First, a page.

Did you know that 34 million Americans have diabetes, but one in five has no idea? These numbers become even more troubling when you learn that an additional 88 million adults — or one in three — have prediabetes, but 84% don’t know it.
Diabetes is a blood sugar disorder that occurs when your body doesn’t process sugar properly, a problem that can cause serious complications. Although it comes in numerous forms, 90-95% of cases are Type 2 diabetes. Unlike Type 1 diabetes, a form that usually occurs suddenly and early in life, Type 2 develops slowly, often starting as prediabetes.
At Healthy Life Family Medicine in Goodyear, Arizona, Dr. John Monroe and our experienced team can help you recognize your risks for Type 2 diabetes and determine if you have prediabetes.
When you have a blood sugar disorder, your body doesn’t make — or use — insulin properly. This hormone turns the sugar from the food you eat into energy.
If your insulin can’t manage the sugar in your system correctly, it stays in your blood, raising your blood sugar levels. Over time, this can cause serious and even life-threatening complications, including:
- Heart disease
- High blood pressure
- High cholesterol
- Kidney disease
- Nerve damage
- Vision and hearing problems
- Sleep apnea
- Heart attacks and stroke
- Alzheimer’s disease
In the past, we often referred to Type 2 diabetes as adult-onset diabetes since it typically occurred in grown-ups. Now, however, prediabetes and Type 2 diabetes are more common in children as well because of lifestyle changes and genetics.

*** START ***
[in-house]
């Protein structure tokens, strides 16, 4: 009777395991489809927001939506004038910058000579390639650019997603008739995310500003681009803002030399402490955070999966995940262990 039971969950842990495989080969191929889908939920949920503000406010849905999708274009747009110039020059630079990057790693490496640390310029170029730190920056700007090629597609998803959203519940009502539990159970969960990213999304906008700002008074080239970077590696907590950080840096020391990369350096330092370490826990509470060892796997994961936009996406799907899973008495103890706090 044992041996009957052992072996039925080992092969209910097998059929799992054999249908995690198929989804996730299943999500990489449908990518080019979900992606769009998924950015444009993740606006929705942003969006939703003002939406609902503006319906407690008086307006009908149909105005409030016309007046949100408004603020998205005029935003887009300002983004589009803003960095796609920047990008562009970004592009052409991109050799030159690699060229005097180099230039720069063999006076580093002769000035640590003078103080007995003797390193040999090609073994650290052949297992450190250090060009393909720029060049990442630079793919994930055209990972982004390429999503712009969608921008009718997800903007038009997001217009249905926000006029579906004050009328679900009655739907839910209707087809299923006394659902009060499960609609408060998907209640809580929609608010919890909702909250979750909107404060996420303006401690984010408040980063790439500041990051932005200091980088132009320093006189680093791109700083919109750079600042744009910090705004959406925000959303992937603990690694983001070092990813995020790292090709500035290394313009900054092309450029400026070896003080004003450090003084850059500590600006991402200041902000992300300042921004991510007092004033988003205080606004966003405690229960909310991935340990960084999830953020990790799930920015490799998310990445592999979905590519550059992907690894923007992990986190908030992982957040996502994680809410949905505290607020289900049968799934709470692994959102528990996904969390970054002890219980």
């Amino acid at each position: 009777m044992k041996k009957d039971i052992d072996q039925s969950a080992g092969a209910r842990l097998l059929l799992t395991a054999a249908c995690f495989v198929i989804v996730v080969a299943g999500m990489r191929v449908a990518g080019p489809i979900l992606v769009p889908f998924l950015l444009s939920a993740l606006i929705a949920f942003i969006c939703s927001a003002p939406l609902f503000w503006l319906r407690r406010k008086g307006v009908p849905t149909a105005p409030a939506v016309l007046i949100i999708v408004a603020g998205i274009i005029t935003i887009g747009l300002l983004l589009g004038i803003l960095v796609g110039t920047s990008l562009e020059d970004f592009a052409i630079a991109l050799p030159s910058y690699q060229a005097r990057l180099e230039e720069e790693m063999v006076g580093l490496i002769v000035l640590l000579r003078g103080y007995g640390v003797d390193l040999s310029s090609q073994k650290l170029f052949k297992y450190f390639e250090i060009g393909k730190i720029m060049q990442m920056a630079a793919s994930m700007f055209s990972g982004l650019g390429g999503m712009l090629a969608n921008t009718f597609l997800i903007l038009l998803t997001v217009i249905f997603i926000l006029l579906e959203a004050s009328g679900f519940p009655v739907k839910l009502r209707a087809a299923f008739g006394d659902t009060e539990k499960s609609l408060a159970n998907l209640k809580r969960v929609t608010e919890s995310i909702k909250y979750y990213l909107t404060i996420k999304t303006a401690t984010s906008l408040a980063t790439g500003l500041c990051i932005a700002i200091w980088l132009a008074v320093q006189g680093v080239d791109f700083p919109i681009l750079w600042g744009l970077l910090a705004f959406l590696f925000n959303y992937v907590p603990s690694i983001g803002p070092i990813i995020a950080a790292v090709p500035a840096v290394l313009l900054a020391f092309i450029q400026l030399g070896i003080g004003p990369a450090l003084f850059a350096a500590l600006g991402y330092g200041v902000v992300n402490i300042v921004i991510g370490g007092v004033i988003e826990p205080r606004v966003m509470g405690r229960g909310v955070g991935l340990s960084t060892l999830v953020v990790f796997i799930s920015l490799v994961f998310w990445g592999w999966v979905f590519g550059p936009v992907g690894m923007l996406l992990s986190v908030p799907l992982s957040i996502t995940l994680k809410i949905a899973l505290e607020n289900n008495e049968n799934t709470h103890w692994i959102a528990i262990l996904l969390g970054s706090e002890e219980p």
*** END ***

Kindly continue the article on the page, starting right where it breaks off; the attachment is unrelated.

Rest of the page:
Fortunately, by learning to identify your risks of high blood sugar, you can catch diabetes early, even if no symptoms are present.
Common risk factors for blood sugar issues
Several things increase your chances of prediabetes and Type 2 diabetes, including:
- Being age 45 or older
- Being overweight, especially around your abdomen and waist
- Being pregnant or having a history of gestational diabetes
- Having a family history of the disease
- Eating a diet high in sugar, red meat, and processed foods
- Leading a sedentary or inactive lifestyle
Some health conditions can also increase your risks of developing high blood sugar, including polycystic ovary syndrome. Certain ethnicities also have higher rates of prediabetes, including Hispanics, African Americans, Native Americans, Asian Americans, and Pacific Islanders.
The best way to avoid prediabetes and diabetes involves engaging in regular physical activity, consuming a healthy diet, and watching your weight.
Spotting the signs of a problem
High blood sugar can be hard to identify in the earliest stages since it rarely causes symptoms. But, you could notice darker areas of skin in certain areas of your body, like your knees, elbows, and armpits. However, as your condition advances into Type 2 diabetes, it’s common to experience other issues, including:
- Increased hunger or thirst
- Frequent urination
- Blurred vision
We can diagnose prediabetes and Type 2 diabetes by performing a blood glucose screening. This test measures your sugar levels.
In many cases, you can manage elevated blood sugar readings with dietary changes and exercise alone. However, our team could also recommend medications and supplements to help you manage your condition.
If you think you have high blood sugar, don’t ignore it. Learn more about prediabetes by calling 623-889-3477 to book an appointment at Healthy Life Family Medicine today.